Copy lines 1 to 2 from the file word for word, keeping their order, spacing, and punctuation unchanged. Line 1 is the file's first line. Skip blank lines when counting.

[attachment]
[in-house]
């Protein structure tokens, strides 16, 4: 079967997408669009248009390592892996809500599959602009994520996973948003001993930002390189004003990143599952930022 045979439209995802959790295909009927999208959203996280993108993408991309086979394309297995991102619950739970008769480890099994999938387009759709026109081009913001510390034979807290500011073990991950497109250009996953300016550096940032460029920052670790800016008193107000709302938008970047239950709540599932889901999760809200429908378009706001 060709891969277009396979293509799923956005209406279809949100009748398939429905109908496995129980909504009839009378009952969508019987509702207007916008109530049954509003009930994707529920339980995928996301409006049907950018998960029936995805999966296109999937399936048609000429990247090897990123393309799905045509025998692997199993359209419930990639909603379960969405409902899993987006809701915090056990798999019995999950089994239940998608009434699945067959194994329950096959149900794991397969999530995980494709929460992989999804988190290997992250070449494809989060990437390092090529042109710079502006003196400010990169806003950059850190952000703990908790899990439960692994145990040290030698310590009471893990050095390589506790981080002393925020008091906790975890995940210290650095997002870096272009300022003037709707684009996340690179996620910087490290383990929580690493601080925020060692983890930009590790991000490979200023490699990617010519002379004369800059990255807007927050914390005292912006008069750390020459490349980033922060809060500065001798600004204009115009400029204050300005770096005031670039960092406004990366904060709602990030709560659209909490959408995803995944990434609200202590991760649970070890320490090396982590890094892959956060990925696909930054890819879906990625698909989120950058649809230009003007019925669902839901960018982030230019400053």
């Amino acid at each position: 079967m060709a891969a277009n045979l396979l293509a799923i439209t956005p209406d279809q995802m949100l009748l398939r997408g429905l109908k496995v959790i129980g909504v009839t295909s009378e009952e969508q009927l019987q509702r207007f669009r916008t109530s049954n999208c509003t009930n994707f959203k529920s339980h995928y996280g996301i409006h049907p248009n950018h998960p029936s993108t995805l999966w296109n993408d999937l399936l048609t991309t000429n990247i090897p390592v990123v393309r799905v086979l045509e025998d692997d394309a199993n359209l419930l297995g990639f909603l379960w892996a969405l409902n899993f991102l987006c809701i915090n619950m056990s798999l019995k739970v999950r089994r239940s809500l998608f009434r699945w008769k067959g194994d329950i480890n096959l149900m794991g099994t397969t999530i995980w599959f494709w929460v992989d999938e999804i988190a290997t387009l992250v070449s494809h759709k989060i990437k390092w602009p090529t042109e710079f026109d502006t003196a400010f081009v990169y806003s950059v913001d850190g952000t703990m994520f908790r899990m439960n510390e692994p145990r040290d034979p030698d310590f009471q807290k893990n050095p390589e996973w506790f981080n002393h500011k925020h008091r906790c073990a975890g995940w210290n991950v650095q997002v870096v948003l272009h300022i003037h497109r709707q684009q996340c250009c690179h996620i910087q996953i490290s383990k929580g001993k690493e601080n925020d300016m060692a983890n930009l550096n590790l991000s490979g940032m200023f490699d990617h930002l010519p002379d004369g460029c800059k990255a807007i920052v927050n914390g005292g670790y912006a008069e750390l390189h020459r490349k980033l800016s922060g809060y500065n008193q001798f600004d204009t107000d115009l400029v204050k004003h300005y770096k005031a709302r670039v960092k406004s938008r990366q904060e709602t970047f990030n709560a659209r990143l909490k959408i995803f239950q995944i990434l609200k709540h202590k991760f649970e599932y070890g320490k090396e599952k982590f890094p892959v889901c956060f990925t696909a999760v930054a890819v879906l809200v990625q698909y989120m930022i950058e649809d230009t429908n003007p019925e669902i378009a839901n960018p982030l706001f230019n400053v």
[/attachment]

[in-house]
């Protein structure tokens, strides 16, 4: 079967997408669009248009390592892996809500599959602009994520996973948003001993930002390189004003990143599952930022 045979439209995802959790295909009927999208959203996280993108993408991309086979394309297995991102619950739970008769480890099994999938387009759709026109081009913001510390034979807290500011073990991950497109250009996953300016550096940032460029920052670790800016008193107000709302938008970047239950709540599932889901999760809200429908378009706001 060709891969277009396979293509799923956005209406279809949100009748398939429905109908496995129980909504009839009378009952969508019987509702207007916008109530049954509003009930994707529920339980995928996301409006049907950018998960029936995805999966296109999937399936048609000429990247090897990123393309799905045509025998692997199993359209419930990639909603379960969405409902899993987006809701915090056990798999019995999950089994239940998608009434699945067959194994329950096959149900794991397969999530995980494709929460992989999804988190290997992250070449494809989060990437390092090529042109710079502006003196400010990169806003950059850190952000703990908790899990439960692994145990040290030698310590009471893990050095390589506790981080002393925020008091906790975890995940210290650095997002870096272009300022003037709707684009996340690179996620910087490290383990929580690493601080925020060692983890930009590790991000490979200023490699990617010519002379004369800059990255807007927050914390005292912006008069750390020459490349980033922060809060500065001798600004204009115009400029204050300005770096005031670039960092406004990366904060709602990030709560659209909490959408995803995944990434609200202590991760649970070890320490090396982590890094892959956060990925696909930054890819879906990625698909989120950058649809230009003007019925669902839901960018982030230019400053």